The Impact of Incentives in the Music Industry Value Chain

Recently, the state entity tasked with development of our Music Industry outlined some positive steps for showcasing and exporting the country’s top talent. While I acknowledge that initiatives must be executed in phases, according to the overall strategic plan, the issue of import duty concessions for music firms should be a priority. We must remember that in the music industry value is created by exploiting copyrights. The fundamental inputs required for such exploitation along the value chain are quality songs and recordings. This is correlated to cost-effective availability of high quality equipment and is a prerequisite to export. 

 How T&T Matches Up with the US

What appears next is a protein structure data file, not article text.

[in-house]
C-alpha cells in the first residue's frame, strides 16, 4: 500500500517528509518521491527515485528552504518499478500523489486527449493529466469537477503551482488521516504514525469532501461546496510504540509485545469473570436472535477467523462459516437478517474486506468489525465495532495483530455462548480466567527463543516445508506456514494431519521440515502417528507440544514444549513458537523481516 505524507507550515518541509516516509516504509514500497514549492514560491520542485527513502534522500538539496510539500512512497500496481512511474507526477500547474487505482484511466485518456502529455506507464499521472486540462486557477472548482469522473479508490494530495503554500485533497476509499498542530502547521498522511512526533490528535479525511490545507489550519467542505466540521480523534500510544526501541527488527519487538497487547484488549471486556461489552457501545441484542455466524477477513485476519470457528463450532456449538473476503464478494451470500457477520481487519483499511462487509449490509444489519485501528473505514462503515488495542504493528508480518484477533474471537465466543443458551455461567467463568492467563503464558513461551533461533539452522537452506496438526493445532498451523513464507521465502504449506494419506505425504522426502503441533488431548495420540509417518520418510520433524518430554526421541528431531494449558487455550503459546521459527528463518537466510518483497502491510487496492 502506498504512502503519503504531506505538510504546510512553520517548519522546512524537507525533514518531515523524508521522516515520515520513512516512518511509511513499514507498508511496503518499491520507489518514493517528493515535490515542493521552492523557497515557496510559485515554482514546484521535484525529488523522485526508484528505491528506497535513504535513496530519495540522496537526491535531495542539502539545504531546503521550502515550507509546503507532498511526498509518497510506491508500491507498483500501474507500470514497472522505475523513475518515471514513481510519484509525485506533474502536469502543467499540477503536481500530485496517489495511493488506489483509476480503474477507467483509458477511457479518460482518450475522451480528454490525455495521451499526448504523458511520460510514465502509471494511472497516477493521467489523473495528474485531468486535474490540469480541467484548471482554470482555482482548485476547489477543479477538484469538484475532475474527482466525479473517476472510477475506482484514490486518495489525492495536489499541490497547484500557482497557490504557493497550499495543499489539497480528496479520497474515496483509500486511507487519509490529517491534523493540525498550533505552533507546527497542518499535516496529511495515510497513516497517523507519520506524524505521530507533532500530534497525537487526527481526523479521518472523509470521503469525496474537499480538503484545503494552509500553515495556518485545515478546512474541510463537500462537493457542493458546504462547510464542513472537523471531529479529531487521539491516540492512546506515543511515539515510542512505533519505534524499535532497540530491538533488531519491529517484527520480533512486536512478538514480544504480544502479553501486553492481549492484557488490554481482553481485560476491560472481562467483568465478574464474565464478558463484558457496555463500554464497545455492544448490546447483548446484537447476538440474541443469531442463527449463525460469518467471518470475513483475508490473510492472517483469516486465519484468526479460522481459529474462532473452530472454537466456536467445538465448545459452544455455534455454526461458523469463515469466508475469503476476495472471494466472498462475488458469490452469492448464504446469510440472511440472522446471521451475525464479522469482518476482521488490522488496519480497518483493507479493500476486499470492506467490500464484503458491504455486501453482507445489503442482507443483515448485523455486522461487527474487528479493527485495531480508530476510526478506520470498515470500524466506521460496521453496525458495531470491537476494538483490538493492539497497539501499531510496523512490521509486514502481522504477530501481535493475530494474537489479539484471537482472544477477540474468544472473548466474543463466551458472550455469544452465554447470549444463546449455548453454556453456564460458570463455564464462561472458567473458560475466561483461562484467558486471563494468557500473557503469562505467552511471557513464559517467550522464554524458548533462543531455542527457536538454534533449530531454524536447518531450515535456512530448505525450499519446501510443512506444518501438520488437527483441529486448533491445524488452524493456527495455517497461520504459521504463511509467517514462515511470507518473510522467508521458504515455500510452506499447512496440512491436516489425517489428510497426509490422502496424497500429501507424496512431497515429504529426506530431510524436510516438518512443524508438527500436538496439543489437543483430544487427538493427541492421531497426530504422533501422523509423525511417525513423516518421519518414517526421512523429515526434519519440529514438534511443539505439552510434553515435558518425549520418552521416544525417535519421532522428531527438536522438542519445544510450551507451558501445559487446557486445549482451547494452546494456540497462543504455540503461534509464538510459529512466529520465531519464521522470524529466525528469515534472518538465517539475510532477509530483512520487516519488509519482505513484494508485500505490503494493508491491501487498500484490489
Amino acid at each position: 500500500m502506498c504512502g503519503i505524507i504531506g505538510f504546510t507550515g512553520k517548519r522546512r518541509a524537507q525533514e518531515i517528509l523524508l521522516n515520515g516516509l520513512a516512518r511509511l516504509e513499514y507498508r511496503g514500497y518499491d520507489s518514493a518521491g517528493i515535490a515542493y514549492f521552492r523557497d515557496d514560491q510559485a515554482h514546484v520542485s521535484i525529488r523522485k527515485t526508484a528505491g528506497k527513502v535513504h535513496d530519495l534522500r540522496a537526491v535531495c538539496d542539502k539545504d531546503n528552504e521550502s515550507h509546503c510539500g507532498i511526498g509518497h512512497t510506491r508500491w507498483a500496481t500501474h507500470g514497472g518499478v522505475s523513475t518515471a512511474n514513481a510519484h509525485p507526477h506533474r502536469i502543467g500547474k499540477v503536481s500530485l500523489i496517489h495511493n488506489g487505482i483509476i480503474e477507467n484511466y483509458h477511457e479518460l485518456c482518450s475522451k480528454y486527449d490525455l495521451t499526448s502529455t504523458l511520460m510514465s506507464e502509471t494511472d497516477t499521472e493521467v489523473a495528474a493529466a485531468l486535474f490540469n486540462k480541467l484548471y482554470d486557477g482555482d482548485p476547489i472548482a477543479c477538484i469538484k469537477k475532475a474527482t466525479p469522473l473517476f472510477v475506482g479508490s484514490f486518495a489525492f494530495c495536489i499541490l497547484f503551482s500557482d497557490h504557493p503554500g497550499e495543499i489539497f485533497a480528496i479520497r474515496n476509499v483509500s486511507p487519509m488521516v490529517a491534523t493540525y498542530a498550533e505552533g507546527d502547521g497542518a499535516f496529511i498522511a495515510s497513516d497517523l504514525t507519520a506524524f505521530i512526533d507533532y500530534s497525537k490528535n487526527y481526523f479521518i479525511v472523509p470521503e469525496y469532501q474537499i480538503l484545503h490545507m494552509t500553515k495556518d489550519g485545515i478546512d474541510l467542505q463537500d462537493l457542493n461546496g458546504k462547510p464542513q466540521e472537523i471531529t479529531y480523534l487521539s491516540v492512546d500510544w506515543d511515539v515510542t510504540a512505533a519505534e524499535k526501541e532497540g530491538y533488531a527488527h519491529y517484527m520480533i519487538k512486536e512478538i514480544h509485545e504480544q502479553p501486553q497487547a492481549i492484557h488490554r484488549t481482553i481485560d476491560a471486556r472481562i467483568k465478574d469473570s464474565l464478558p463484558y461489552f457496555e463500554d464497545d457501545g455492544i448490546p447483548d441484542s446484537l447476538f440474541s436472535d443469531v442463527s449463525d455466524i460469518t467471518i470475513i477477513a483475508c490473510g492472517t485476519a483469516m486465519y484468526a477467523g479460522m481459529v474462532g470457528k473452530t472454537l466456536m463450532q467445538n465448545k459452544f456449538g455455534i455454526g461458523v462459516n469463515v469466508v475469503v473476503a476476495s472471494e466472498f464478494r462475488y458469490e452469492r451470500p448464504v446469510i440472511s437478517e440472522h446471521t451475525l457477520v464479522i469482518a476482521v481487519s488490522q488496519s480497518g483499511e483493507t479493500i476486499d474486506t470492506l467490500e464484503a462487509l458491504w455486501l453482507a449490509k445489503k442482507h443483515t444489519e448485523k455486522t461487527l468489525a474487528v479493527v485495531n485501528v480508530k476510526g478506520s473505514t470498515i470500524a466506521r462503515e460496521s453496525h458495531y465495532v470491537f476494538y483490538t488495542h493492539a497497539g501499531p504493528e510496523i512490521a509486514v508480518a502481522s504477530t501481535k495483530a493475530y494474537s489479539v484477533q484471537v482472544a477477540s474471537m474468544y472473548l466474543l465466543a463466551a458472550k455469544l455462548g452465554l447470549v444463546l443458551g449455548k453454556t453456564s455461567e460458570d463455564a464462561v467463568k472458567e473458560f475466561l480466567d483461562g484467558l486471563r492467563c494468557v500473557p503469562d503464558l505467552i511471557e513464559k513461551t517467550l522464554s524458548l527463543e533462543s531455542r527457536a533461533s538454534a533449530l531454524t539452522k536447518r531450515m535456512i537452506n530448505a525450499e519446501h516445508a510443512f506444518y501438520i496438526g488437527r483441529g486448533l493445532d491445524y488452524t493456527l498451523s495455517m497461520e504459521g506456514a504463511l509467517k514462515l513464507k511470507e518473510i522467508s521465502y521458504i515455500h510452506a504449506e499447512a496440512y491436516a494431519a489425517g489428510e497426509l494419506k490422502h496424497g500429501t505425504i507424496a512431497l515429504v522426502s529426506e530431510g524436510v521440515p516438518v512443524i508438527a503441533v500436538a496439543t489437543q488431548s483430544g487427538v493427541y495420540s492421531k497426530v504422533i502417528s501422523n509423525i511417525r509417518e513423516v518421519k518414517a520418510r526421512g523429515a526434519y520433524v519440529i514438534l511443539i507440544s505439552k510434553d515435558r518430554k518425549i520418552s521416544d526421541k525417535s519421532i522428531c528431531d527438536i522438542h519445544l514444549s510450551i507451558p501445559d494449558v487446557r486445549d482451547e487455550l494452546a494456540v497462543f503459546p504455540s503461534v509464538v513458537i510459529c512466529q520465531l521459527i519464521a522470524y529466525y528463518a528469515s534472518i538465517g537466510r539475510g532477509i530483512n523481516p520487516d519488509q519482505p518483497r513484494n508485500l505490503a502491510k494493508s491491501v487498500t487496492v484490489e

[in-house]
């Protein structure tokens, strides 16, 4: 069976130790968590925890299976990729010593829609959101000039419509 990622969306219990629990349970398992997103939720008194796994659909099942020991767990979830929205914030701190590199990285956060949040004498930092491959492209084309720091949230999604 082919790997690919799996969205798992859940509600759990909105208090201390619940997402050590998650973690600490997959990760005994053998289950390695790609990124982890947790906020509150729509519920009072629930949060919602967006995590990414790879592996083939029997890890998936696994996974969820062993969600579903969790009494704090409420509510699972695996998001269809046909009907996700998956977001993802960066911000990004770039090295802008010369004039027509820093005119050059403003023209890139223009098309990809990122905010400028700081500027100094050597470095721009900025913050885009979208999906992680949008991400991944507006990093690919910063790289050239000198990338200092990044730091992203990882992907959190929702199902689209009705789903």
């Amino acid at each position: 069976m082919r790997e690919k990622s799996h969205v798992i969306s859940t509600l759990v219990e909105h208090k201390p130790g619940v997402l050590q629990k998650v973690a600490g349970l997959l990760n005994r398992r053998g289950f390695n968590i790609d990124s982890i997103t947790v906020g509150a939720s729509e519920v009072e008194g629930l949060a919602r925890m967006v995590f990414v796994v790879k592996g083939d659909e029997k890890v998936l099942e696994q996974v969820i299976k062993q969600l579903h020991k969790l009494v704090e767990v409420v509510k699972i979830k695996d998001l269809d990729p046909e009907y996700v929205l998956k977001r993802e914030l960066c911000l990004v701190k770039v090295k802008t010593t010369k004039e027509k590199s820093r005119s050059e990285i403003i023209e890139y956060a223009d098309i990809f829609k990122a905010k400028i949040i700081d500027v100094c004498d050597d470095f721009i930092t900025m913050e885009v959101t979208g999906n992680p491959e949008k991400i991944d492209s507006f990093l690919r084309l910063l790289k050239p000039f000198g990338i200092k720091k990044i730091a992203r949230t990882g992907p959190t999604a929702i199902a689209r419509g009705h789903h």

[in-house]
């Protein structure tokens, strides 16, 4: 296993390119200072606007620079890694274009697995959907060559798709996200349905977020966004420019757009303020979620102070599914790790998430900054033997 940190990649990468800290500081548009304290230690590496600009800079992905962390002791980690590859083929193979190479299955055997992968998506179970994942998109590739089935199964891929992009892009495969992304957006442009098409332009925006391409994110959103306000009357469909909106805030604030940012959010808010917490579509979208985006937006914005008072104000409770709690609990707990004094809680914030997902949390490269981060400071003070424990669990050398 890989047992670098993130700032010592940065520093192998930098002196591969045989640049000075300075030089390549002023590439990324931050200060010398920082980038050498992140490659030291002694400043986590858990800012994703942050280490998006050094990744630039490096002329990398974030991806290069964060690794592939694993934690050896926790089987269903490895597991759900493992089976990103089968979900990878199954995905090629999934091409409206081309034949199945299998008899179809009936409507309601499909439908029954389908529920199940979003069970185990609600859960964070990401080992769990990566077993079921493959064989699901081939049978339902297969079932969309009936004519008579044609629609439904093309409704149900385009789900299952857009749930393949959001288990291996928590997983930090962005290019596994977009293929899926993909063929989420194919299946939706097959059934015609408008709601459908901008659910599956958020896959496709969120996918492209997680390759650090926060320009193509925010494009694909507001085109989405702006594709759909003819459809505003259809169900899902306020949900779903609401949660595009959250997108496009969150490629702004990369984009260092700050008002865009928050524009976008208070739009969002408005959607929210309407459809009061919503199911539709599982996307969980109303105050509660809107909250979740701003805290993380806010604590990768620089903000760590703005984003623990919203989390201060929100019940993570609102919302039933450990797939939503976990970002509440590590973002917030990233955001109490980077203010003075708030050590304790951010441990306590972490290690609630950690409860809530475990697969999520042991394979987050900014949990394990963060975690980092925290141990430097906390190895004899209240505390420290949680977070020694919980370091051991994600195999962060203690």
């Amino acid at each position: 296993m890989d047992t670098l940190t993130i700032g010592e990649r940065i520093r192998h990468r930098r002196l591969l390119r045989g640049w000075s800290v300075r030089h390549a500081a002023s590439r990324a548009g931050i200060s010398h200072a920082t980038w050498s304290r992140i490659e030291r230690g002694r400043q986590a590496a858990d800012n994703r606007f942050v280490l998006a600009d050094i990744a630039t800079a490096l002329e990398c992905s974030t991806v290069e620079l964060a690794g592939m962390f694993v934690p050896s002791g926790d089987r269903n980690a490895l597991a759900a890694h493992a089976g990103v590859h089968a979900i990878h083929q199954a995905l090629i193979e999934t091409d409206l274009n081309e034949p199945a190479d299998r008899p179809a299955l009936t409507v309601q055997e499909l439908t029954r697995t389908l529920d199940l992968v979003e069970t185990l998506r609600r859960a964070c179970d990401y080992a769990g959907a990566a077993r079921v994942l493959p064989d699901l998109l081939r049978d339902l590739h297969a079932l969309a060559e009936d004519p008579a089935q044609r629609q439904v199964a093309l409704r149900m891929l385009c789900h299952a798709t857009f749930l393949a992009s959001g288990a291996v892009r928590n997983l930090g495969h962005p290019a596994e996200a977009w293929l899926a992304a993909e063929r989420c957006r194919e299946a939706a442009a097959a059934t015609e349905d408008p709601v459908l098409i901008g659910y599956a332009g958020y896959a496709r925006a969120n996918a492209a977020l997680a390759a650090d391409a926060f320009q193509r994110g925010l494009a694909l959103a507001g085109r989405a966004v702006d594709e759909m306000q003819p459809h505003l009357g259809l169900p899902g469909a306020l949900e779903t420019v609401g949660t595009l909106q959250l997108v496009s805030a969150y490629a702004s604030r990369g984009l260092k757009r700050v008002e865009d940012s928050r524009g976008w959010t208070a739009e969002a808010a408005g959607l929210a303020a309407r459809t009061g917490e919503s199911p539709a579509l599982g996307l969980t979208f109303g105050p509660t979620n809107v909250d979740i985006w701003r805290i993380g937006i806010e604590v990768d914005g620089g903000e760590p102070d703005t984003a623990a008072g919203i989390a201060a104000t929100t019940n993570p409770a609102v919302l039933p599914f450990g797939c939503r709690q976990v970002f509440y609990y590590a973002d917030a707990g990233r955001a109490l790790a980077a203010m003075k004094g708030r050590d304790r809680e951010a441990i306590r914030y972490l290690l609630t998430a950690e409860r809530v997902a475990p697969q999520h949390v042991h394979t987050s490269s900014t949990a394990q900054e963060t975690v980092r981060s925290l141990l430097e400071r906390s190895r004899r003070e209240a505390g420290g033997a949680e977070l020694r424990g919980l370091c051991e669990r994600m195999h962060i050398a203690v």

In the United States, producers only pay for their equipment. They benefit from free shipping as well as no taxes in certain states. Contrast this with T&T, where a music producer must pay the cost of acquisition in scarce US dollars, shipping fees, and up to 39.5% taxes (12.5% VAT, 20% duties and possible 7% online tax). This is a significant barrier to entry, impediment to innovation and international competition. As Trade Minister Paula Gopee-Scoon highlighted when piloting the energy sector motion, exemption of customs duty will result in lost revenue for the state, but if we are really serious about growing the music sector, import duty concessions have major long-run benefits.